Researchers at an Australian university are set to trial the use of artificial intelligence facial recognition technology to monitor koala crossings to aid in the conservation of this iconic species.

In a statement on Tuesday, Griffith University said Associate Professor Jun Zhou will lead a team of artificial intelligence researchers in the two-year pilot study, which aims to set up an AI-based monitoring facility that will use a network of cameras to analyze how koalas are crossing busy roads.

Car accidents are one of the primary causes of death for koalas, making manmade "koala-crossings" that provide safe pathways across roads a regular feature in key koala habitats across Australia.

According to the Queensland government where the university is based, about 300 koalas are killed on the state's roads each year.

"Previously, cameras have been set up to monitor the koala crossings but each of the captured video(s) then had to be manually checked to see whether the animals filmed using the crossings were koalas or other species," said Zhou.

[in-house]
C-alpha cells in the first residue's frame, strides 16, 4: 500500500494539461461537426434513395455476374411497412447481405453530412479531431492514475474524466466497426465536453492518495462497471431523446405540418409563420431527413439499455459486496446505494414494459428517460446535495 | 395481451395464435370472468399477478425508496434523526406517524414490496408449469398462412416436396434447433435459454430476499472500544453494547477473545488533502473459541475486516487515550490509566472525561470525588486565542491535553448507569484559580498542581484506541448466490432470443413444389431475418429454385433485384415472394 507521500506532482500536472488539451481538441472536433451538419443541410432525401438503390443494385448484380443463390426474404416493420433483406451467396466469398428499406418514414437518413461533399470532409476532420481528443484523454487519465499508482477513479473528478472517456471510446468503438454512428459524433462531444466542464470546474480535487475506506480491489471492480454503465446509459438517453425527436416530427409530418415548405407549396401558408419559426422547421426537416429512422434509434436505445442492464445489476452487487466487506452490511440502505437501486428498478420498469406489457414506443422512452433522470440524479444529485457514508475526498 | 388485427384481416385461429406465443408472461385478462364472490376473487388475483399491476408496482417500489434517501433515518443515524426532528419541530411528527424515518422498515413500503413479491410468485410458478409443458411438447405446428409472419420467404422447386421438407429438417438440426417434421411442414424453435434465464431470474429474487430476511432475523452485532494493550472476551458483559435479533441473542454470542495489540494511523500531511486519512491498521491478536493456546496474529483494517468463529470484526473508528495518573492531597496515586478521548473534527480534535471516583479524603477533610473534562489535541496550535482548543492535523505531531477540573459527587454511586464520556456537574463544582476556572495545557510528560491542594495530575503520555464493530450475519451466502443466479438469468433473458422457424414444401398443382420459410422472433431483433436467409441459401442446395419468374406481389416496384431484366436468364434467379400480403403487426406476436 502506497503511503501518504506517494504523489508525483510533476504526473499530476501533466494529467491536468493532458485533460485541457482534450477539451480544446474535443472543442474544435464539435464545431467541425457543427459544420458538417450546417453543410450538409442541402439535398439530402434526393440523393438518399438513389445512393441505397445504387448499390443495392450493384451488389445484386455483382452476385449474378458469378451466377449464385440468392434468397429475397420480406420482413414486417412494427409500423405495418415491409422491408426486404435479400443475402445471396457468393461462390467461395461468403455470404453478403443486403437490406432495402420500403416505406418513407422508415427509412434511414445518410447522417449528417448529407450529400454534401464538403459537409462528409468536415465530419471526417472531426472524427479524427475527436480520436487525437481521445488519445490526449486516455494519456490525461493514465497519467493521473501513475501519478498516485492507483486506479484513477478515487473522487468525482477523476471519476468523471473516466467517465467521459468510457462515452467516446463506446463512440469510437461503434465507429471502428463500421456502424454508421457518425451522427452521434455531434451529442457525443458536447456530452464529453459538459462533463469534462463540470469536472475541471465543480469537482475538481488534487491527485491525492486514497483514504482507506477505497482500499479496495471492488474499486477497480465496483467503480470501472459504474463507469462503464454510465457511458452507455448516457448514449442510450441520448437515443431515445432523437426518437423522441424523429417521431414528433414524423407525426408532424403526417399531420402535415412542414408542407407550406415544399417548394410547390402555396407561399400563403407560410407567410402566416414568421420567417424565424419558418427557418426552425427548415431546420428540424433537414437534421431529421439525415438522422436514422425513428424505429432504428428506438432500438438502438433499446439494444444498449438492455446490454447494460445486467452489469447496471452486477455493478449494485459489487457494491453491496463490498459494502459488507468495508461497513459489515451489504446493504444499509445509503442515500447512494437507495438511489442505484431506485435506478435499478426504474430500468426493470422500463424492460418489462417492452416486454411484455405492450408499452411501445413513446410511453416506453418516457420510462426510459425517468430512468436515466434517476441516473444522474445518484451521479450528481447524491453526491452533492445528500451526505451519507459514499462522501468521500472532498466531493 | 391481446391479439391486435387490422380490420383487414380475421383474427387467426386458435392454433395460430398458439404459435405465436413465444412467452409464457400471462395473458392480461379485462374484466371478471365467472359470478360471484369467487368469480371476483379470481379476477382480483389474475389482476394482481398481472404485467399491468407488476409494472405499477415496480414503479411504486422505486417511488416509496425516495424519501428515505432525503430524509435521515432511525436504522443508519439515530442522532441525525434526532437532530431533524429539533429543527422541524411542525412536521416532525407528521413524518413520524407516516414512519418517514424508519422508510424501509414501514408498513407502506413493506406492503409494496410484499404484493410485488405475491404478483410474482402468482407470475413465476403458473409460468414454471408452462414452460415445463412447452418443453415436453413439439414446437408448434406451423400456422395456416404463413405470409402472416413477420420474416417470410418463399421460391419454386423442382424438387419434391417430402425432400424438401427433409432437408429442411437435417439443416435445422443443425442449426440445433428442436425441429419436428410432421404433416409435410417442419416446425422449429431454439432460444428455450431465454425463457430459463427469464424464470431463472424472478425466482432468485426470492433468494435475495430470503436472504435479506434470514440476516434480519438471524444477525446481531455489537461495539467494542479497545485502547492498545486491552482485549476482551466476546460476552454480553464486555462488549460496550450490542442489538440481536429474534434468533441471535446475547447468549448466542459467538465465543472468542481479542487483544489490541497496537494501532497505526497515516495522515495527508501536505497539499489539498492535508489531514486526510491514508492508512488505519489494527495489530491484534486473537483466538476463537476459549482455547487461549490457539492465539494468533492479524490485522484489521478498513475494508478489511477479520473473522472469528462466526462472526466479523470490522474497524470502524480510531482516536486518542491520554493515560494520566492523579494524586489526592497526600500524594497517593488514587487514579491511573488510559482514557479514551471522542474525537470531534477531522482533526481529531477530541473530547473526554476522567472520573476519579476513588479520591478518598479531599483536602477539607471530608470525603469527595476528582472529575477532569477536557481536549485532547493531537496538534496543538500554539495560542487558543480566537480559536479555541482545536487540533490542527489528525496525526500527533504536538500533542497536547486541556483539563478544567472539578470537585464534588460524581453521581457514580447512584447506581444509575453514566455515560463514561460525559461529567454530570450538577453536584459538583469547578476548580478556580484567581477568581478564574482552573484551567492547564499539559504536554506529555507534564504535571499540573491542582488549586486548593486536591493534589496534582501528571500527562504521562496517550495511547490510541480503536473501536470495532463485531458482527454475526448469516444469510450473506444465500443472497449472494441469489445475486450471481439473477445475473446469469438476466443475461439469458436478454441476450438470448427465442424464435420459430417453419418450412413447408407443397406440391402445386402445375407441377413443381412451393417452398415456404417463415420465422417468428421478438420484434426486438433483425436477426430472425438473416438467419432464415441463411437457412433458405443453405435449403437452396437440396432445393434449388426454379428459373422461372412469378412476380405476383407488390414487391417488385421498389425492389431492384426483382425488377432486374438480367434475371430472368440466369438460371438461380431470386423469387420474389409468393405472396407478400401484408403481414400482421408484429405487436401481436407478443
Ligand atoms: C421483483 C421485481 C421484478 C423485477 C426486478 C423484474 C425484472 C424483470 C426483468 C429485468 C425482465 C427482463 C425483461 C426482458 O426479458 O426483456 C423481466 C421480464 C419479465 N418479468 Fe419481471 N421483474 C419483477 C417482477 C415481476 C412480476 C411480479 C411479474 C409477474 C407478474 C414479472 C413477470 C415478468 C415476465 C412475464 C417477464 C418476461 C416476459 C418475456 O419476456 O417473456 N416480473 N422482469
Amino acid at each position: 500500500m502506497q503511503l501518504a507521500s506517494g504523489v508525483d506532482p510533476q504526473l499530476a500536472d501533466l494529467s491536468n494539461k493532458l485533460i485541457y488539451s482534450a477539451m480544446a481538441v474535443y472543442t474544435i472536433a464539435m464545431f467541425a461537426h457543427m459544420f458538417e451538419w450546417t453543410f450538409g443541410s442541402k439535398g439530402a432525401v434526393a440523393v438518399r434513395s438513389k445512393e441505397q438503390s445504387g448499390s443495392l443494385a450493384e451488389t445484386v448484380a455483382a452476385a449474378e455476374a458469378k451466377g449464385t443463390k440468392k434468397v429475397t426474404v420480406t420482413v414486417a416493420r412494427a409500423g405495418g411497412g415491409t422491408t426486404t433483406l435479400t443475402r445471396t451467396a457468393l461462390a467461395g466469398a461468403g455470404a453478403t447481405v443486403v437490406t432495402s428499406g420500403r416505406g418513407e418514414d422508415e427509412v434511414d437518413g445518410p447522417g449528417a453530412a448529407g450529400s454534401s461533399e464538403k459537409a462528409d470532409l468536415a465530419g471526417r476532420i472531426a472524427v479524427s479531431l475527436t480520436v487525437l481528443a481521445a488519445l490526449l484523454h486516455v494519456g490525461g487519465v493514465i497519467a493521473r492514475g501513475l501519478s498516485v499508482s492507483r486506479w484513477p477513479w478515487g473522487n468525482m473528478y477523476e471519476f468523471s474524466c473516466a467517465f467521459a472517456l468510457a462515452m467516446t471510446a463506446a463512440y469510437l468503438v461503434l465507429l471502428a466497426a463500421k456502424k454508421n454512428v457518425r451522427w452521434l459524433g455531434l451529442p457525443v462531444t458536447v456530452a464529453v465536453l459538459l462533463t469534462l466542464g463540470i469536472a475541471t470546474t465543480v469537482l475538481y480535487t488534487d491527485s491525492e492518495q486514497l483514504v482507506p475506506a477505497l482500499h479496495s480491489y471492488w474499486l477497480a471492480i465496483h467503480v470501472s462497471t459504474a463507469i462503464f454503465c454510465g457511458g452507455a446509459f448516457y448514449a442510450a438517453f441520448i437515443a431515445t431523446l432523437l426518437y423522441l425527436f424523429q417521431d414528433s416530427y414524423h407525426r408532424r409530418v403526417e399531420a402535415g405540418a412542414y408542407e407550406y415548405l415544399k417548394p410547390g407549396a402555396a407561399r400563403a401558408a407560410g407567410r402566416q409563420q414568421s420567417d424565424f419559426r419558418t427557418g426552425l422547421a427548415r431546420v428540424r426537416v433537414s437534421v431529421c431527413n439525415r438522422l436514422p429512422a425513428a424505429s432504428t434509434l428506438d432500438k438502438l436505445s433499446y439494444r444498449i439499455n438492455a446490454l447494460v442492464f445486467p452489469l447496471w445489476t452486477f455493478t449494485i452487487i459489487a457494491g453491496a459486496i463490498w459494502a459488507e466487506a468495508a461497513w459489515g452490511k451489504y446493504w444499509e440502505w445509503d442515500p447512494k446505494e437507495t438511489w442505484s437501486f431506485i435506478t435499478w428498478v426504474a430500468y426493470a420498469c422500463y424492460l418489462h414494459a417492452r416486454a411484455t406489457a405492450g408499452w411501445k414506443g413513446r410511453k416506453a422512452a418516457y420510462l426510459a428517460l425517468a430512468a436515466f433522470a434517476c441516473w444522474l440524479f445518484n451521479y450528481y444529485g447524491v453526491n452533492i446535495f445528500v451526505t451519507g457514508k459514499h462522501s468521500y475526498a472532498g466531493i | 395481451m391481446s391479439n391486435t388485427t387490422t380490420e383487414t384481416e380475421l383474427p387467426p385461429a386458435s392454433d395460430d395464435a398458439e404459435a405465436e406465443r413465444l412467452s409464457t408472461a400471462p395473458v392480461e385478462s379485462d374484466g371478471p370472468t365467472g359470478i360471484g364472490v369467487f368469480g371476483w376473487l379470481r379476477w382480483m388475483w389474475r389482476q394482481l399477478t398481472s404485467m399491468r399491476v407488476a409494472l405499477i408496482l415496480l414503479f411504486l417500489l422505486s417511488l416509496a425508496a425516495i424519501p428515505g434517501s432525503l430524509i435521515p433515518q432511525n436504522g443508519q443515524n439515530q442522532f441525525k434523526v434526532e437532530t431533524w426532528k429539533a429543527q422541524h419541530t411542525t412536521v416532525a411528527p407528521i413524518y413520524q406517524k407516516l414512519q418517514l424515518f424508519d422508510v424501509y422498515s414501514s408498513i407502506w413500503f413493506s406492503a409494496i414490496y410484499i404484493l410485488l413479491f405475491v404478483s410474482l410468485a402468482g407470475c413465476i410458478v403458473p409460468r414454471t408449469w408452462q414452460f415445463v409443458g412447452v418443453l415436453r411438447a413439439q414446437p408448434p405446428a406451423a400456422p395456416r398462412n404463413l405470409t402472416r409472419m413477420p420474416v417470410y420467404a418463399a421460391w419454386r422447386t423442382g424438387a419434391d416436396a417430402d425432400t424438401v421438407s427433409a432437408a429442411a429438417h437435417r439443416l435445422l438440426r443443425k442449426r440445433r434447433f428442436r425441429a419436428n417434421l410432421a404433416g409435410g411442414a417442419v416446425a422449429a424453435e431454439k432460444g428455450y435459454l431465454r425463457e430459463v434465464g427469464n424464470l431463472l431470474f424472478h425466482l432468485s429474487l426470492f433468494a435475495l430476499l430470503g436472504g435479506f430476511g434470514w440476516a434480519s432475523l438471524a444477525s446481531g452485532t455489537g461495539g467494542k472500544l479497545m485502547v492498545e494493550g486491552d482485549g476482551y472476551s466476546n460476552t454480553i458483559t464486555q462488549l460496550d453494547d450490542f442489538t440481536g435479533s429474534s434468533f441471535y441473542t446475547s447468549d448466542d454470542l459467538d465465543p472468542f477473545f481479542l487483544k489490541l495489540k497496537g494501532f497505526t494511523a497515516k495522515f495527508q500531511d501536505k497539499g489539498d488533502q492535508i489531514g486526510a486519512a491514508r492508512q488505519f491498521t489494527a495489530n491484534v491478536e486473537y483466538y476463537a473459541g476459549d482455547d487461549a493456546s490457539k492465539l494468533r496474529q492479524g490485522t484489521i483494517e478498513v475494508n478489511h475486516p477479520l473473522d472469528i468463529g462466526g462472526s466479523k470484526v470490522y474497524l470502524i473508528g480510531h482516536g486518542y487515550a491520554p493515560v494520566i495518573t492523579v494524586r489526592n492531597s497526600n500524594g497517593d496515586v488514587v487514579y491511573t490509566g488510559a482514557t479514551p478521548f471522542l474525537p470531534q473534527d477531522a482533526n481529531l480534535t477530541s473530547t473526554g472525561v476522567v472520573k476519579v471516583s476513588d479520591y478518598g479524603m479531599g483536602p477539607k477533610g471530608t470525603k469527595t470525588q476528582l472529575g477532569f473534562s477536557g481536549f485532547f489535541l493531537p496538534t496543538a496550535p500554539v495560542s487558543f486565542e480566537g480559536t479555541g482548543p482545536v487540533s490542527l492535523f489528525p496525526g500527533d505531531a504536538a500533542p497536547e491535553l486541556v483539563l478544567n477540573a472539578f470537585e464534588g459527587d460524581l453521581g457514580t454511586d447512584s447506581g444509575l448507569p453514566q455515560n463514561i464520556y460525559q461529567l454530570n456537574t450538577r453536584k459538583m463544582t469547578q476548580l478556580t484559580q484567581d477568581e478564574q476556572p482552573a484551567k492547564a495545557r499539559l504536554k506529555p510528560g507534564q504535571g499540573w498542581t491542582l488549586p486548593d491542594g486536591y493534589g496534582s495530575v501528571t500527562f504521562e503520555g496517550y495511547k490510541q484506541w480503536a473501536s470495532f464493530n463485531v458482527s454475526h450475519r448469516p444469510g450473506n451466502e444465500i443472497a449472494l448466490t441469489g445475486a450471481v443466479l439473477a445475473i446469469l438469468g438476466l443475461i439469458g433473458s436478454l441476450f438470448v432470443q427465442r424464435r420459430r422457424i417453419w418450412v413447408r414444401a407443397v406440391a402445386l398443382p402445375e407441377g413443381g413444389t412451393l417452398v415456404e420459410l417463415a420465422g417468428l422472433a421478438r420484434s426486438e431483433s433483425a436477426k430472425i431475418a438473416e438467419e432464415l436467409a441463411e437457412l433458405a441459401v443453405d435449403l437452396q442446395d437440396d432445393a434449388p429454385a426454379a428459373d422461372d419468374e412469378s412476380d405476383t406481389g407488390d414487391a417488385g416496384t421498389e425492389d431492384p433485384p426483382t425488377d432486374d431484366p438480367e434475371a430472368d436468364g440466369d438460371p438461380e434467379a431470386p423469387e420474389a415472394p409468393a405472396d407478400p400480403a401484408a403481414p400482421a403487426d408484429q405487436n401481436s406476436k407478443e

"Now, with artificial intelligence developing very quickly over the past 10 years, the technology is powerful enough to help recognize not only koalas generally, but which individual koalas are using the crossings using videos that have been trained by our AI."

The cameras will be rolled out at key koala crossing locations on roads near the state capital of Brisbane, with 20 cameras to be set up by the end of July.

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